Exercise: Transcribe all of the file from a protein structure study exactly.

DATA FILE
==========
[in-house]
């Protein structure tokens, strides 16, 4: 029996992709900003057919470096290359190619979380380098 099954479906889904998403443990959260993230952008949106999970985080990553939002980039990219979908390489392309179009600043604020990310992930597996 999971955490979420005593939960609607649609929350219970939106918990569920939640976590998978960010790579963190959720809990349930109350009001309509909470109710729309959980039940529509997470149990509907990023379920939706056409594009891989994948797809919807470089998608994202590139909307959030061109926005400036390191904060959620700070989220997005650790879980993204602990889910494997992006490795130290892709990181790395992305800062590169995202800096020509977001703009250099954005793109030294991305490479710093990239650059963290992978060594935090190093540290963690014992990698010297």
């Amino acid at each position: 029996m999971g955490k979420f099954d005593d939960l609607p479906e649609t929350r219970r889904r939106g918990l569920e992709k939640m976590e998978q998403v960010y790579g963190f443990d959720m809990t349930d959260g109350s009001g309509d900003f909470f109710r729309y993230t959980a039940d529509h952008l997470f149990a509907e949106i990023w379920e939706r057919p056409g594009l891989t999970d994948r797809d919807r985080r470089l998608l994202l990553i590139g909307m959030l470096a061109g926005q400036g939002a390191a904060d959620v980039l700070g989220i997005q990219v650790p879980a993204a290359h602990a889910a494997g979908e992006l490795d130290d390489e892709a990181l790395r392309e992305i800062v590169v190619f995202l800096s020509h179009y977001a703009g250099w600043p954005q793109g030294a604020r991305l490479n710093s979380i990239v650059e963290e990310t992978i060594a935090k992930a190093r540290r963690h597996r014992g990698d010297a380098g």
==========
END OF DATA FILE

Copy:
[in-house]
């Protein structure tokens, strides 16, 4: 029996992709900003057919470096290359190619979380380098 099954479906889904998403443990959260993230952008949106999970985080990553939002980039990219979908390489392309179009600043604020990310992930597996 999971955490979420005593939960609607649609929350219970939106918990569920939640976590998978960010790579963190959720809990349930109350009001309509909470109710729309959980039940529509997470149990509907990023379920939706056409594009891989994948797809919807470089998608994202590139909307959030061109926005400036390191904060959620700070989220997005650790879980993204602990889910494997992006490795130290892709990181790395992305800062590169995202800096020509977001703009250099954005793109030294991305490479710093990239650059963290992978060594935090190093540290963690014992990698010297």
């Amino acid at each position: 029996m999971g955490k979420f099954d005593d939960l609607p479906e649609t929350r219970r889904r939106g918990l569920e992709k939640m976590e998978q998403v960010y790579g963190f443990d959720m809990t349930d959260g109350s009001g309509d900003f909470f109710r729309y993230t959980a039940d529509h952008l997470f149990a509907e949106i990023w379920e939706r057919p056409g594009l891989t999970d994948r797809d919807r985080r470089l998608l994202l990553i590139g909307m959030l470096a061109g926005q400036g939002a390191a904060d959620v980039l700070g989220i997005q990219v650790p879980a993204a290359h602990a889910a494997g979908e992006l490795d130290d390489e892709a990181l790395r392309e992305i800062v590169v190619f995202l800096s020509h179009y977001a703009g250099w600043p954005q793109g030294a604020r991305l490479n710093s979380i990239v650059e963290e990310t992978i060594a935090k992930a190093r540290r963690h597996r014992g990698d010297a380098g």